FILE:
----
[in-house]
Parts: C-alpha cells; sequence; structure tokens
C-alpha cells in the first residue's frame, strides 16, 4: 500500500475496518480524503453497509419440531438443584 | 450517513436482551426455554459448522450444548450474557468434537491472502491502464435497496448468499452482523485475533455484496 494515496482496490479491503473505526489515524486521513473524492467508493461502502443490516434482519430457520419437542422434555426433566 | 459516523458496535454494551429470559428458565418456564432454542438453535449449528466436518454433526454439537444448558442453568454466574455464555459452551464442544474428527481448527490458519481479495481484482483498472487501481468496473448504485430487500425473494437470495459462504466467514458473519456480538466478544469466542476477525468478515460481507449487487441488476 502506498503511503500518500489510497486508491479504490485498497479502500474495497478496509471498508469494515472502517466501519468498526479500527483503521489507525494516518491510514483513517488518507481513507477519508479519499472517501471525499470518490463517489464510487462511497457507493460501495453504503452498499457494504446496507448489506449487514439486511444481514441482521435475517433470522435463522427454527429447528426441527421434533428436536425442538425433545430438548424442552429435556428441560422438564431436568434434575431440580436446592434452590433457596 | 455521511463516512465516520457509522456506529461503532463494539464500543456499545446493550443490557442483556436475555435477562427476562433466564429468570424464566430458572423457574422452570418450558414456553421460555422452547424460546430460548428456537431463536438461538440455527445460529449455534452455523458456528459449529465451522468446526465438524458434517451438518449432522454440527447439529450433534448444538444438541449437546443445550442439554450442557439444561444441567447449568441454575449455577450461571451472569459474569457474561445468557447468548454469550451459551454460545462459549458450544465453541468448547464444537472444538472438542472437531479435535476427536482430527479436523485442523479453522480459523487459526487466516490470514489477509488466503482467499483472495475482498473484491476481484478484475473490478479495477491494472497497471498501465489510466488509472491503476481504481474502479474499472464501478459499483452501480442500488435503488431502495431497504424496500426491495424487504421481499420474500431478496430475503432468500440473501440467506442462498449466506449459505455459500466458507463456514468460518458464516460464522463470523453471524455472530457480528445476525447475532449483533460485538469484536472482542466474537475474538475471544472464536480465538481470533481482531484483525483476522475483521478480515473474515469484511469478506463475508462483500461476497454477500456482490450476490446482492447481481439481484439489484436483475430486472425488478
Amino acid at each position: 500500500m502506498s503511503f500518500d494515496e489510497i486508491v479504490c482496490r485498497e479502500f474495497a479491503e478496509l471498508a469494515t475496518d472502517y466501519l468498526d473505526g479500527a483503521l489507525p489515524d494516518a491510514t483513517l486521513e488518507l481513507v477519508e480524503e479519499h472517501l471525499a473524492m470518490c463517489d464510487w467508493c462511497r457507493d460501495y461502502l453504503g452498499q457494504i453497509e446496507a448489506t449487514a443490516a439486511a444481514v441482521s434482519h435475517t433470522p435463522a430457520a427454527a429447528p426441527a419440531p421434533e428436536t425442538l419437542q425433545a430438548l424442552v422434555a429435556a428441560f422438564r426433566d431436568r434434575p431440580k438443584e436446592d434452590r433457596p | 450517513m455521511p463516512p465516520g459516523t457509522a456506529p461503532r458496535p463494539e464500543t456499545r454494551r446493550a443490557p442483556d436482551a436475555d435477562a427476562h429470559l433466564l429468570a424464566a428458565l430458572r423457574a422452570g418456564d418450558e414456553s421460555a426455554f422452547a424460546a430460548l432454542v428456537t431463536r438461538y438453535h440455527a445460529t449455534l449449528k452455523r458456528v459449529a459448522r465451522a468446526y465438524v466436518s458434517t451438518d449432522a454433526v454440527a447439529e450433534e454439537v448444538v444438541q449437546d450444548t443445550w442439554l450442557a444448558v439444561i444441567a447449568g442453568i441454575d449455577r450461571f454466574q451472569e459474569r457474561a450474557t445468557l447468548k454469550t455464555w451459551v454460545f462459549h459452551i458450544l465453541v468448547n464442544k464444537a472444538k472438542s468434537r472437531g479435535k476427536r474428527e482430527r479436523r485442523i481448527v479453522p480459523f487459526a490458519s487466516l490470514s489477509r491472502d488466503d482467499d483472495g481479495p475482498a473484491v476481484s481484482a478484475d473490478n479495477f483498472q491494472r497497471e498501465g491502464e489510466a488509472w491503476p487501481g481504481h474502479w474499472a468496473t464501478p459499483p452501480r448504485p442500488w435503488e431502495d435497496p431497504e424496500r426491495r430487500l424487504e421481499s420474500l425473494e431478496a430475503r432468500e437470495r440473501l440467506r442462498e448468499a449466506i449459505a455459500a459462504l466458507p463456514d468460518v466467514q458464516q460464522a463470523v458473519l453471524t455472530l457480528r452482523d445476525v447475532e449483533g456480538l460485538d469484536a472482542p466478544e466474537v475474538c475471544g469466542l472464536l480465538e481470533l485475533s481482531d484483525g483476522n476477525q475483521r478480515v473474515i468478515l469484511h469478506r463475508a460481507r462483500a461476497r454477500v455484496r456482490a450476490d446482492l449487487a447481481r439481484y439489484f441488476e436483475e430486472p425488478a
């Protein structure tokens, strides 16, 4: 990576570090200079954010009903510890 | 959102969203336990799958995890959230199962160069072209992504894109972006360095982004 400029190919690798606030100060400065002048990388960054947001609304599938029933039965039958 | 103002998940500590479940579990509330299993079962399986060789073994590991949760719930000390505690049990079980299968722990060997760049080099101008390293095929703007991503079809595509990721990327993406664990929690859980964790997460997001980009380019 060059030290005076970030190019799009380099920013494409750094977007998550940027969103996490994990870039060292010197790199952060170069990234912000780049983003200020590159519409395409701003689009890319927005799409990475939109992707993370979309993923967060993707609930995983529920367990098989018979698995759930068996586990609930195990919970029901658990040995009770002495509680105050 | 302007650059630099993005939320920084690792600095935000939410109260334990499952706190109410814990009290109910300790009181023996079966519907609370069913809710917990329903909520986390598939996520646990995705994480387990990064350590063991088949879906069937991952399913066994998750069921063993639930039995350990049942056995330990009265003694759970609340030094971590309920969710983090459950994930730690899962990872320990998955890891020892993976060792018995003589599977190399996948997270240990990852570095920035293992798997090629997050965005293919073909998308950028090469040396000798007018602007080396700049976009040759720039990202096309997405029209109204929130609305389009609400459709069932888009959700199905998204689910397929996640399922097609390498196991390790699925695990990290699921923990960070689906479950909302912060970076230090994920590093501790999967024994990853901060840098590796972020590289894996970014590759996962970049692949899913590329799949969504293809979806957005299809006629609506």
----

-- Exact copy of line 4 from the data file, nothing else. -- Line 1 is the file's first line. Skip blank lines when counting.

Amino acid at each position: 500500500m502506498s503511503f500518500d494515496e489510497i486508491v479504490c482496490r485498497e479502500f474495497a479491503e478496509l471498508a469494515t475496518d472502517y466501519l468498526d473505526g479500527a483503521l489507525p489515524d494516518a491510514t483513517l486521513e488518507l481513507v477519508e480524503e479519499h472517501l471525499a473524492m470518490c463517489d464510487w467508493c462511497r457507493d460501495y461502502l453504503g452498499q457494504i453497509e446496507a448489506t449487514a443490516a439486511a444481514v441482521s434482519h435475517t433470522p435463522a430457520a427454527a429447528p426441527a419440531p421434533e428436536t425442538l419437542q425433545a430438548l424442552v422434555a429435556a428441560f422438564r426433566d431436568r434434575p431440580k438443584e436446592d434452590r433457596p | 450517513m455521511p463516512p465516520g459516523t457509522a456506529p461503532r458496535p463494539e464500543t456499545r454494551r446493550a443490557p442483556d436482551a436475555d435477562a427476562h429470559l433466564l429468570a424464566a428458565l430458572r423457574a422452570g418456564d418450558e414456553s421460555a426455554f422452547a424460546a430460548l432454542v428456537t431463536r438461538y438453535h440455527a445460529t449455534l449449528k452455523r458456528v459449529a459448522r465451522a468446526y465438524v466436518s458434517t451438518d449432522a454433526v454440527a447439529e450433534e454439537v448444538v444438541q449437546d450444548t443445550w442439554l450442557a444448558v439444561i444441567a447449568g442453568i441454575d449455577r450461571f454466574q451472569e459474569r457474561a450474557t445468557l447468548k454469550t455464555w451459551v454460545f462459549h459452551i458450544l465453541v468448547n464442544k464444537a472444538k472438542s468434537r472437531g479435535k476427536r474428527e482430527r479436523r485442523i481448527v479453522p480459523f487459526a490458519s487466516l490470514s489477509r491472502d488466503d482467499d483472495g481479495p475482498a473484491v476481484s481484482a478484475d473490478n479495477f483498472q491494472r497497471e498501465g491502464e489510466a488509472w491503476p487501481g481504481h474502479w474499472a468496473t464501478p459499483p452501480r448504485p442500488w435503488e431502495d435497496p431497504e424496500r426491495r430487500l424487504e421481499s420474500l425473494e431478496a430475503r432468500e437470495r440473501l440467506r442462498e448468499a449466506i449459505a455459500a459462504l466458507p463456514d468460518v466467514q458464516q460464522a463470523v458473519l453471524t455472530l457480528r452482523d445476525v447475532e449483533g456480538l460485538d469484536a472482542p466478544e466474537v475474538c475471544g469466542l472464536l480465538e481470533l485475533s481482531d484483525g483476522n476477525q475483521r478480515v473474515i468478515l469484511h469478506r463475508a460481507r462483500a461476497r454477500v455484496r456482490a450476490d446482492l449487487a447481481r439481484y439489484f441488476e436483475e430486472p425488478a